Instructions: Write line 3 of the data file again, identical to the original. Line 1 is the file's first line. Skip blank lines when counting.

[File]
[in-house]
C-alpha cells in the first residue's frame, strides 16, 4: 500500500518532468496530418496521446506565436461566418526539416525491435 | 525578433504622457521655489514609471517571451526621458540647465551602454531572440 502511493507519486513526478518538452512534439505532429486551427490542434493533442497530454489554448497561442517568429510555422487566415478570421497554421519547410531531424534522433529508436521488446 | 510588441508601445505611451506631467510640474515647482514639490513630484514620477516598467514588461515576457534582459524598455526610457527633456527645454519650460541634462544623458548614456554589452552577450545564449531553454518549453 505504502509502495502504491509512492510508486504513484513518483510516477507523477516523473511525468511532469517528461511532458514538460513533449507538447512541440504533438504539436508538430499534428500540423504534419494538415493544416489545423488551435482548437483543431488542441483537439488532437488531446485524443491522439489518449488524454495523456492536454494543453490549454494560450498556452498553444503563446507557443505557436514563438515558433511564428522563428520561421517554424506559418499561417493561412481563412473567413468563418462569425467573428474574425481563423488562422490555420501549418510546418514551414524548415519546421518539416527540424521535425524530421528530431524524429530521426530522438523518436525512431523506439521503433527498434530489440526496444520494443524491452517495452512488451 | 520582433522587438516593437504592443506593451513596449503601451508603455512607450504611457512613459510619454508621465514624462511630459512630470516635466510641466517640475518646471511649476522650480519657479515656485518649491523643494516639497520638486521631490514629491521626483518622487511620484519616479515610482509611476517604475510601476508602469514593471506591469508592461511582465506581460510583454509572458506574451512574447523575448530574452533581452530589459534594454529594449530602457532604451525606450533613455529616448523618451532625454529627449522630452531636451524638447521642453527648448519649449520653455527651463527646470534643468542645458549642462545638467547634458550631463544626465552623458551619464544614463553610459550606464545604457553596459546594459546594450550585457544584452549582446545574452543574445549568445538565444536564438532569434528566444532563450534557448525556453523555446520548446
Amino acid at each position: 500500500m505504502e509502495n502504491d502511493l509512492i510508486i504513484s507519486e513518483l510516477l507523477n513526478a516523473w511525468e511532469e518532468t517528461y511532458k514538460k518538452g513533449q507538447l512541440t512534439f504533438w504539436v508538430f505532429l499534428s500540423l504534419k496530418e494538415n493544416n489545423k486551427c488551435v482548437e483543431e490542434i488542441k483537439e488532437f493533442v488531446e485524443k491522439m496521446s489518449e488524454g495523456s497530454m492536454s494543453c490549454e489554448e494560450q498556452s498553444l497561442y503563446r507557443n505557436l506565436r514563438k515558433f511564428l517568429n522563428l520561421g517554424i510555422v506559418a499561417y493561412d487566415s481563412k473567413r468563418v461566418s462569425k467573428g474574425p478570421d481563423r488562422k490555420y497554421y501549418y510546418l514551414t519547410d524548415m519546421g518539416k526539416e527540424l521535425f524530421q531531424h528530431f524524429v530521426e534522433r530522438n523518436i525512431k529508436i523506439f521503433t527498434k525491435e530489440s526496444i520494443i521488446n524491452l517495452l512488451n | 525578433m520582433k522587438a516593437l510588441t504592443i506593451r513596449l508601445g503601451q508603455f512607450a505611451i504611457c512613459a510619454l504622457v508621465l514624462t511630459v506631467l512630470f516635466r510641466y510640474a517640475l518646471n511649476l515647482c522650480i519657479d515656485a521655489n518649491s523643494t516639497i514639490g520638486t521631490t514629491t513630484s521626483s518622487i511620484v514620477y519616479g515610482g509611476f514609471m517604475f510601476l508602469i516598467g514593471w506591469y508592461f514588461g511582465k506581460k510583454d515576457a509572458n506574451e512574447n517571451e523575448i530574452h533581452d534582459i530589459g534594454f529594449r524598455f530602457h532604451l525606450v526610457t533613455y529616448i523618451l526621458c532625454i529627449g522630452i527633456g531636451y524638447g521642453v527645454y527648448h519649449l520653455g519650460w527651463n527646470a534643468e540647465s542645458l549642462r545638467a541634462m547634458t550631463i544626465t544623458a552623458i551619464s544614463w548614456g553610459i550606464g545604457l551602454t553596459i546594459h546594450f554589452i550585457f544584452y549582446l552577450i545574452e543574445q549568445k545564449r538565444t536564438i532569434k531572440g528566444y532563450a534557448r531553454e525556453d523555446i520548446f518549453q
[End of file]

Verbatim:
Amino acid at each position: 500500500m505504502e509502495n502504491d502511493l509512492i510508486i504513484s507519486e513518483l510516477l507523477n513526478a516523473w511525468e511532469e518532468t517528461y511532458k514538460k518538452g513533449q507538447l512541440t512534439f504533438w504539436v508538430f505532429l499534428s500540423l504534419k496530418e494538415n493544416n489545423k486551427c488551435v482548437e483543431e490542434i488542441k483537439e488532437f493533442v488531446e485524443k491522439m496521446s489518449e488524454g495523456s497530454m492536454s494543453c490549454e489554448e494560450q498556452s498553444l497561442y503563446r507557443n505557436l506565436r514563438k515558433f511564428l517568429n522563428l520561421g517554424i510555422v506559418a499561417y493561412d487566415s481563412k473567413r468563418v461566418s462569425k467573428g474574425p478570421d481563423r488562422k490555420y497554421y501549418y510546418l514551414t519547410d524548415m519546421g518539416k526539416e527540424l521535425f524530421q531531424h528530431f524524429v530521426e534522433r530522438n523518436i525512431k529508436i523506439f521503433t527498434k525491435e530489440s526496444i520494443i521488446n524491452l517495452l512488451n | 525578433m520582433k522587438a516593437l510588441t504592443i506593451r513596449l508601445g503601451q508603455f512607450a505611451i504611457c512613459a510619454l504622457v508621465l514624462t511630459v506631467l512630470f516635466r510641466y510640474a517640475l518646471n511649476l515647482c522650480i519657479d515656485a521655489n518649491s523643494t516639497i514639490g520638486t521631490t514629491t513630484s521626483s518622487i511620484v514620477y519616479g515610482g509611476f514609471m517604475f510601476l508602469i516598467g514593471w506591469y508592461f514588461g511582465k506581460k510583454d515576457a509572458n506574451e512574447n517571451e523575448i530574452h533581452d534582459i530589459g534594454f529594449r524598455f530602457h532604451l525606450v526610457t533613455y529616448i523618451l526621458c532625454i529627449g522630452i527633456g531636451y524638447g521642453v527645454y527648448h519649449l520653455g519650460w527651463n527646470a534643468e540647465s542645458l549642462r545638467a541634462m547634458t550631463i544626465t544623458a552623458i551619464s544614463w548614456g553610459i550606464g545604457l551602454t553596459i546594459h546594450f554589452i550585457f544584452y549582446l552577450i545574452e543574445q549568445k545564449r538565444t536564438i532569434k531572440g528566444y532563450a534557448r531553454e525556453d523555446i520548446f518549453q